A warning about this story: You may find a few of the words unacceptable by today’s standards, but I have opted to quote them exactly as they were stated more than a century ago.
Just for a moment, take a step back from today’s modern life and try to imagine a world without moving pictures. No Zoom meetings. No YouTube clips. No television shows. No motion pictures. No Loony Tunes cartoons.
Seems like an impossibility, but that would have been the world that nearly every human being on planet Earth would have been born into at the turn of the 20th century.
The origin of the moving image traces its roots back to 1872 when railroad tycoon and then California governor Leland Stanford hired photographer Eadweard Muybridge to create a portfolio depicting his mansion and other possessions, which included his racehorse Occident. In particular, Stanford desired a picture of Occident running at full speed, an image that would truly depict the motion of a horse. This sounds simple by today’s standards, but keep in mind that snapping photographs in the 1800s required exposure times of many seconds. If anything in the image moves during that time, like a galloping horse, the image would be blurred.
Muybridge was up for the challenge. His first effort was, as one would anticipate, a small and blurry image, but it did finally provide Stanford with an image of his horse running. Muybridge continued to improve on his technique and in July 1877, a photograph of Occident running at full speed went public and created a bit of a sensation. The problem was that the image was still a bit blurry and was retouched, which led to some critics claiming that it was fake.
On June 15, 1878, Muybridge invited the press and others to witness his latest attempt to capture a horse in motion. The location was Stanford’s newly acquired 650-acre Palo Alto Stock Farm.
(Sidenote: Stanford would later acquire an additional 8,000 acres surrounding the farm. It was on this land that Stanford and his wife Jane would establish Stanford University in 1885 to honor their only child, 15-year-old Leland Stanford, Jr, who had passed away the previous year from typhoid fever.)
Muybridge set up twelve cameras along the farm’s racetrack, each rigged with a tripwire. As the horse ran and triggered each camera, a sequential series of photographs were produced. The skeptics were finally convinced that Muybridge had captured the images of a horse in motion.
Yet, reproductions of his images were not actually in motion. Each set of images was reproduced on a singular cabinet card and distributed. One had to imagine that the horse was in motion.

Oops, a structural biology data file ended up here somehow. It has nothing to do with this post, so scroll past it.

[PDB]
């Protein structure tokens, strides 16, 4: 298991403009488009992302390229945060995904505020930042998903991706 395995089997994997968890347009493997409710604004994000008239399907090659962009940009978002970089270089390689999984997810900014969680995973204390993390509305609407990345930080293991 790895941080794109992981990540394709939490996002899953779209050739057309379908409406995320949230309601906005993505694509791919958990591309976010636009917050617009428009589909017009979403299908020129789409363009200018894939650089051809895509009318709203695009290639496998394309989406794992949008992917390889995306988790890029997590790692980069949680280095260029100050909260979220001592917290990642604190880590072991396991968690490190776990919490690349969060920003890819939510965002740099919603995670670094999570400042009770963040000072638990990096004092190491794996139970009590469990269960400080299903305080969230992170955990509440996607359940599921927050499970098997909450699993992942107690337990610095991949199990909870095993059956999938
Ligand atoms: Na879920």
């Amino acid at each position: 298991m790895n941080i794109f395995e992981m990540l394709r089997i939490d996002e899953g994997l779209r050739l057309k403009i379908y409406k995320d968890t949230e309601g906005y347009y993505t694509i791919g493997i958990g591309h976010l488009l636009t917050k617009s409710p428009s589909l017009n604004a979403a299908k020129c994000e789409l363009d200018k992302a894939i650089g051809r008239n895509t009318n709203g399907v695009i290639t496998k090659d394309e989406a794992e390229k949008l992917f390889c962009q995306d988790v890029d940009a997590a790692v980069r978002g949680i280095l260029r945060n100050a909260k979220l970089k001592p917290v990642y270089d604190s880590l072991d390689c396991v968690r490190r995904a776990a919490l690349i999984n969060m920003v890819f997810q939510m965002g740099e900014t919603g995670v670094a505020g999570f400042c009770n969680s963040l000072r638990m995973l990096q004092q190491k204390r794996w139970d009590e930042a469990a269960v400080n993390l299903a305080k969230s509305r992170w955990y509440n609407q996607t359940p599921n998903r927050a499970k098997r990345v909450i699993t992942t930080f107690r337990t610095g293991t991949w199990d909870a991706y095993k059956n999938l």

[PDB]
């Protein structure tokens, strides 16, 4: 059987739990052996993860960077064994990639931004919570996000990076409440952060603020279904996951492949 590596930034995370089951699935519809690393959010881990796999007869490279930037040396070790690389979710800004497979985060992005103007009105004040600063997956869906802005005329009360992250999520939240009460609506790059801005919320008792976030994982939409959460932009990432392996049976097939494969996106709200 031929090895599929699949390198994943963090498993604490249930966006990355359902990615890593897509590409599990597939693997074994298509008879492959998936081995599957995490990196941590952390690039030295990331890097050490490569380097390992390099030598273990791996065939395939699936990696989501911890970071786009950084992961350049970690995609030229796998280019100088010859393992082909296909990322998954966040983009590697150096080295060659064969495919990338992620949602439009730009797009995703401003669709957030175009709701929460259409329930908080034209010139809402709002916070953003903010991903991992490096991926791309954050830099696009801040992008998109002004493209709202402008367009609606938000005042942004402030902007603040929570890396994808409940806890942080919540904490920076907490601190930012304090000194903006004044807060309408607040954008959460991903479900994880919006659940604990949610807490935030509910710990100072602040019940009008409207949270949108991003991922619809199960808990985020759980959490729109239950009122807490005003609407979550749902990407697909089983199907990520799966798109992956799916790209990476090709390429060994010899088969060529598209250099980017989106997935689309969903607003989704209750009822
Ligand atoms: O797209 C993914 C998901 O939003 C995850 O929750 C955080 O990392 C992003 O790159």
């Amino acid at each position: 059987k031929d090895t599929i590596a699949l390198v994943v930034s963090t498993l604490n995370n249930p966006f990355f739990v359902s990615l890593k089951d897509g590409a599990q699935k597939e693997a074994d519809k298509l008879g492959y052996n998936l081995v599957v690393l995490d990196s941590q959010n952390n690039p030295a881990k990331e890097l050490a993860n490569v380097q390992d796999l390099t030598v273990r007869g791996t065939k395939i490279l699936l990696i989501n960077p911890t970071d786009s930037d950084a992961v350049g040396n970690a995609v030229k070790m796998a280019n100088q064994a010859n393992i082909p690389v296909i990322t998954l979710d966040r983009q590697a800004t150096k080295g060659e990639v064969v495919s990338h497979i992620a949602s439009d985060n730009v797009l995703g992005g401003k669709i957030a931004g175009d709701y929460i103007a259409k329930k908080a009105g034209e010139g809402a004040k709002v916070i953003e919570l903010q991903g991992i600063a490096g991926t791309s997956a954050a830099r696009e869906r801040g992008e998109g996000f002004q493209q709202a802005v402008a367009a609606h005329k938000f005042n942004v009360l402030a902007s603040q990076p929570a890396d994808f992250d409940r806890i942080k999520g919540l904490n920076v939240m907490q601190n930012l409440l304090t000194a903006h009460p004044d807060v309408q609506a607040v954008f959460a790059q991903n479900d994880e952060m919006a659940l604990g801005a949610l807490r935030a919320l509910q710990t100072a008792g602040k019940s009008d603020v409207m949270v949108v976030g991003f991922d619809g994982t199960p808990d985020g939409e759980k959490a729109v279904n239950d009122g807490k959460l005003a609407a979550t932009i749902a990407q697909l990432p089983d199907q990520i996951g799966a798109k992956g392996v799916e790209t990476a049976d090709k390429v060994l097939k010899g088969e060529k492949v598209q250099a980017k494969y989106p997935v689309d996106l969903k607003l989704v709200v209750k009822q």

Muybridge’s solution was to have silhouettes of his photos copied onto a disk which would then be viewed in a machine that he invented and coined the “zoopraxiscope.” For the first time, one could see an image in motion. Very primitive but moving pictures had been invented.
There’s debate over when the first movie theater opened. Pantomimes Lumineuses, an animated movie created by Émile Reynaud, is probably the best bet. It was first screened at Musée Grévin in Paris on October 28, 1892.
The Paterson Show
Jump forward to 1905 when John P. Harris and Henry Davis opened the first theater dedicated to showing movies only. That meant no dancers, singers, comedians, musical acts, or any other form of entertainment. 100% movies, 100% of the time. Located in Pittsburgh, Pennsylvania, admission to the theater was one nickel – five cents – so they coined it the Nickelodeon. It was a phenomenal success and within a few years, thousands of similar theaters popped up across the United States.
One of these early theaters was The Paterson Show, which was located at 136 Market Street in Paterson, New Jersey. An October 5, 1909, press release regarding its opening read, in part, “The policy will be that all of the newest and latest moving pictures will be shown, as soon as they are out, and also all of the latest illustrated songs. They will cater to ladies and children.” The article concludes, “the price of admission is five cents and you can go in anytime and stay as long as you wish. Don’t fail to visit this cosy little amusement palace.” Adjusted for inflation, five cents is approximately $1.41 today.
The exact ownership of The Paterson Show is unclear. A bit of detective work suggests that the theater was owned by Greek immigrant Christopher Stampul (Stasinopulos) and managed by Peter Adams (Panagiotis A Adamopoulos) and his brother Adam A. Adams. It’s possible that they all had a partnership in the business, but the show license was in Stampul’s name.
An advertisement in the Friday, September 22, 1911, edition of the Paterson Evening News read: “Paterson’s Handsome Moving Picture Theater – The Paterson Show – Newest and Latest Moving Pictures Shown Daily. Program Changes Every Day. It’s a Comfortable Place to Spend an Hour. Illustrated Songs and Good Music. 136 Market Street, City Hall Square.”
It seemed as if the theater was welcome to anyone who was willing to pay. That seemed true until Mrs. Minerva Miller walked up to the ticket booth that very day with two women identified only as Miss Anderson and Mrs. Newman. Minerva handed the ticket clerk, Mrs. Lena Moore, fifteen cents. The math seemed simple: three patrons at five cents apiece equals fifteen cents. Yet, she had calculated wrong. Mrs. Moore informed Minerva that it would cost her twenty-five cents ($7.05 today) to enter the theater. When Minerva questioned why, Mrs. Moore replied, “It is the order of the boss to charge all colored people twenty-five cents.”